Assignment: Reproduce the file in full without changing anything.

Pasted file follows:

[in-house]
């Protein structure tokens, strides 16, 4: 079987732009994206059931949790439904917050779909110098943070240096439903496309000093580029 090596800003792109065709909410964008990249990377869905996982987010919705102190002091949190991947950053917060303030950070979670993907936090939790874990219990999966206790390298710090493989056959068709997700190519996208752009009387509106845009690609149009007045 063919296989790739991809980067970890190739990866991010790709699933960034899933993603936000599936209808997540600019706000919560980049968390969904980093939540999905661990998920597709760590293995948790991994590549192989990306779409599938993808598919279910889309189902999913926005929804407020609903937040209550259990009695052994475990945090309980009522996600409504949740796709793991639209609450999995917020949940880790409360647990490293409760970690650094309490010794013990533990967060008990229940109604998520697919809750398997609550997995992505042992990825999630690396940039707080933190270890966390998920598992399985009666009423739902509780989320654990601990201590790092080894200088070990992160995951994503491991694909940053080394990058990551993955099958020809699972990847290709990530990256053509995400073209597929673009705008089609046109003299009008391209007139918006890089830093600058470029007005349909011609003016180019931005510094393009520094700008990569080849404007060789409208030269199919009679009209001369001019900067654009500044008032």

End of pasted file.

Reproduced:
[in-house]
């Protein structure tokens, strides 16, 4: 079987732009994206059931949790439904917050779909110098943070240096439903496309000093580029 090596800003792109065709909410964008990249990377869905996982987010919705102190002091949190991947950053917060303030950070979670993907936090939790874990219990999966206790390298710090493989056959068709997700190519996208752009009387509106845009690609149009007045 063919296989790739991809980067970890190739990866991010790709699933960034899933993603936000599936209808997540600019706000919560980049968390969904980093939540999905661990998920597709760590293995948790991994590549192989990306779409599938993808598919279910889309189902999913926005929804407020609903937040209550259990009695052994475990945090309980009522996600409504949740796709793991639209609450999995917020949940880790409360647990490293409760970690650094309490010794013990533990967060008990229940109604998520697919809750398997609550997995992505042992990825999630690396940039707080933190270890966390998920598992399985009666009423739902509780989320654990601990201590790092080894200088070990992160995951994503491991694909940053080394990058990551993955099958020809699972990847290709990530990256053509995400073209597929673009705008089609046109003299009008391209007139918006890089830093600058470029007005349909011609003016180019931005510094393009520094700008990569080849404007060789409208030269199919009679009209001369001019900067654009500044008032």